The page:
NASHVILLE, Tenn. (WKRN) — Fire departments across Tennessee are on high alert as wildfires continue to be a problem this week. Crews have worked on at least seven on Wednesday, but experts say the problem is normal for this time of year.
Earlier this week in Maury County, firefighters worked for three hours trying to contain a 5-acre grass fire.
In Fentress County, crews worked overnight on Tuesday after a wildfire spread across 1,000 acres. According to the Tennessee Department of Agriculture, nearly 20 personnel used bulldozers, and more than a dozen water pumpers to fight the flames.
“The old vegetation on the ground, the leaves, the sticks, that’s very fine fuel, and right now especially on windy days like today, that’s dry,” explained Tim Phelps with the Tennessee Division of Forestry, “And if it ignites, on fire, it could easily spread into a wildfire.”
Phelps says high winds and dry weather conditions create the prefect combination for grass fires that can burn out of control and cause larger problems.
“These light, loose, crackly leaves on the ground, these are the light fuels that can easily ignite and easily spread a fire. [That’s] versus a twig that might be an inch or so in diameter, it might be dried out. It’s going to take longer for it to light on fire, that fire lasts longer and it’s harder to put out,” said Phelps.
However, fire isn’t the only thing crews have to battle.
In Fentress County, spot fires continued to break out. Crews were able to set control lines to stop the flames from spreading, but it didn’t come easily. Places with steep terrain, similar to what crews saw in Fentress County, make it difficult to use bulldozers to dig control lines. Instead, crews had to create them by hand.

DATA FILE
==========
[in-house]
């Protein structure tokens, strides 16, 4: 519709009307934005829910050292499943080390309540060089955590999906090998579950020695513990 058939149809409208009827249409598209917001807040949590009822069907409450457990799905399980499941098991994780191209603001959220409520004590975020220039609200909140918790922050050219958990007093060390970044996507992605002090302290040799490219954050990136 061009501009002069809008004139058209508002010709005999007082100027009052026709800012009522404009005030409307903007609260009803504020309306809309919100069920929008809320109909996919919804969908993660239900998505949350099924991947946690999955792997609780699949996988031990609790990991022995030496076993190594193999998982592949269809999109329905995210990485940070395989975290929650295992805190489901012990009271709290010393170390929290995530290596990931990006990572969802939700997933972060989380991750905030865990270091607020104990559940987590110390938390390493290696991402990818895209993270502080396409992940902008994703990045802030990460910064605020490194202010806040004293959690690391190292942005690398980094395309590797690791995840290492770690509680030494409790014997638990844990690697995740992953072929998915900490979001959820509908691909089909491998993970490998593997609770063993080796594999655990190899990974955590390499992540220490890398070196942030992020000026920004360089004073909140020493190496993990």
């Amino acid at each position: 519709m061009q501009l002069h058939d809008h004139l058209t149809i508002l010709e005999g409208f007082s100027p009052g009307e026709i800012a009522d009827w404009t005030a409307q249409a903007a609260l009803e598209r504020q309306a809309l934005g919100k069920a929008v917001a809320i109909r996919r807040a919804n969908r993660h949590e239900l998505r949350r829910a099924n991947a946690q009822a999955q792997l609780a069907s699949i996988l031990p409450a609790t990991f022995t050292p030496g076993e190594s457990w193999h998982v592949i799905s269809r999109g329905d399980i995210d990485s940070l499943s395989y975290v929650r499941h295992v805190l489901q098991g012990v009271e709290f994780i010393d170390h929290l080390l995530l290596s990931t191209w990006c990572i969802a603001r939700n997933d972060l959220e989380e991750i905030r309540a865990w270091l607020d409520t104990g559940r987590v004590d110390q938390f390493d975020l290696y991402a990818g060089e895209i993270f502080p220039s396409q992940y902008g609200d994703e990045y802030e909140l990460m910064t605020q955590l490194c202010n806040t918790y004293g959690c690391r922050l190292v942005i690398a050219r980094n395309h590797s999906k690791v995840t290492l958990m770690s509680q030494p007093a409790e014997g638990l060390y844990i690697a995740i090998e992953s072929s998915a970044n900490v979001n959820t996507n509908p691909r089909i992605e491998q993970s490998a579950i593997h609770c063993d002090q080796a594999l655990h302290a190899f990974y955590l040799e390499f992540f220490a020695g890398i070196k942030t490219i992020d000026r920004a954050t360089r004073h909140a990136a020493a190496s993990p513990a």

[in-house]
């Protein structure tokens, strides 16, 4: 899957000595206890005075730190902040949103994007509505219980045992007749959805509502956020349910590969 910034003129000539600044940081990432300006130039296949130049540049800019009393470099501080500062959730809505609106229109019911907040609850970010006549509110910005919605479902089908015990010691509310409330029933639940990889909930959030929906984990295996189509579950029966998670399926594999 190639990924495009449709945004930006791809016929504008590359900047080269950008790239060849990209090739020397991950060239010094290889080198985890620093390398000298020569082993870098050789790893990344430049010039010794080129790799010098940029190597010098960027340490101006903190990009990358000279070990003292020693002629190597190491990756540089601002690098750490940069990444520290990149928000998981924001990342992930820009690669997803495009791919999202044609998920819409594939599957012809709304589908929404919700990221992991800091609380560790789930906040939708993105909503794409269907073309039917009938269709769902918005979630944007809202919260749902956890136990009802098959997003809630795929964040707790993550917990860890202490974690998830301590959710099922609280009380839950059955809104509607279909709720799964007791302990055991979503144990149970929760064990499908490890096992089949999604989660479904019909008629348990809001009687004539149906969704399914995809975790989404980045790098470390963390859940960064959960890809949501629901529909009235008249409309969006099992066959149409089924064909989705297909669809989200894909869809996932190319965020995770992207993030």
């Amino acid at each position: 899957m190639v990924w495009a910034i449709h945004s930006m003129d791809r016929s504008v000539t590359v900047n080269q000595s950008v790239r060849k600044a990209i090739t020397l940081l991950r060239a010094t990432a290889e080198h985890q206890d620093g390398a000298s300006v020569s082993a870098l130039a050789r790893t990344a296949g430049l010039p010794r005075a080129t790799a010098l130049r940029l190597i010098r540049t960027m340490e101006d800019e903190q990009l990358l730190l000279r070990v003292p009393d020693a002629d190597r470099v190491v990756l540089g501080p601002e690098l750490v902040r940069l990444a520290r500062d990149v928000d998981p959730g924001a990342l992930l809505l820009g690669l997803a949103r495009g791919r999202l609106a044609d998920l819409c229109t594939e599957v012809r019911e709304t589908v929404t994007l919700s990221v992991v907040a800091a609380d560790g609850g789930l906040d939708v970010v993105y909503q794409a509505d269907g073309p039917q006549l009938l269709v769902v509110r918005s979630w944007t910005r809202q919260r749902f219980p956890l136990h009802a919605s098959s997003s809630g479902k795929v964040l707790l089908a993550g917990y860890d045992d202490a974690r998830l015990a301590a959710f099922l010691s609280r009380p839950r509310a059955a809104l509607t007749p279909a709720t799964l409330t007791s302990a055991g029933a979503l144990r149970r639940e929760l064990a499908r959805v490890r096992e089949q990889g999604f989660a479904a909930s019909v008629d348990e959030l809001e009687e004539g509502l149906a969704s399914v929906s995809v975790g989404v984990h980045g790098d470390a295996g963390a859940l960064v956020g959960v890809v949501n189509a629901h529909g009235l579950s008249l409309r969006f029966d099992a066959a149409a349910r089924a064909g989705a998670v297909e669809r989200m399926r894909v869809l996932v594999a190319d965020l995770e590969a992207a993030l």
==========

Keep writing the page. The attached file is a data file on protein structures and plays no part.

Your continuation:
“What they are doing is going along and scraping the vegetation of the ground, down to bare minimum soil which does not burn, so as the fire gets to that point, it stops right there,” said Phelps.
Phelps added that smoke can be a big threat as well, “The wind is coming from below the city, the south side of the city, and it’s blowing that smoke right into the city, and so respiratory issues, air quality issues are always in play in regard to wildfire.”
Phelps encourages people who may be living close to where a fire is blazing to stay inside and turn on your air conditioner to help circulate air.
The department is warning the public about illegal burning on private land, with a burn ban in effect for the entire state. However, Phelps says it’s considered more of a restriction until more humidity comes into the area.
Phelps added even the smallest amount of friction from a lawnmower or other yard equipment can spark a fire.
The Tennessee State Department has a full list of wildfires crews are actively battling, to help people be aware of any smoke and danger in your area.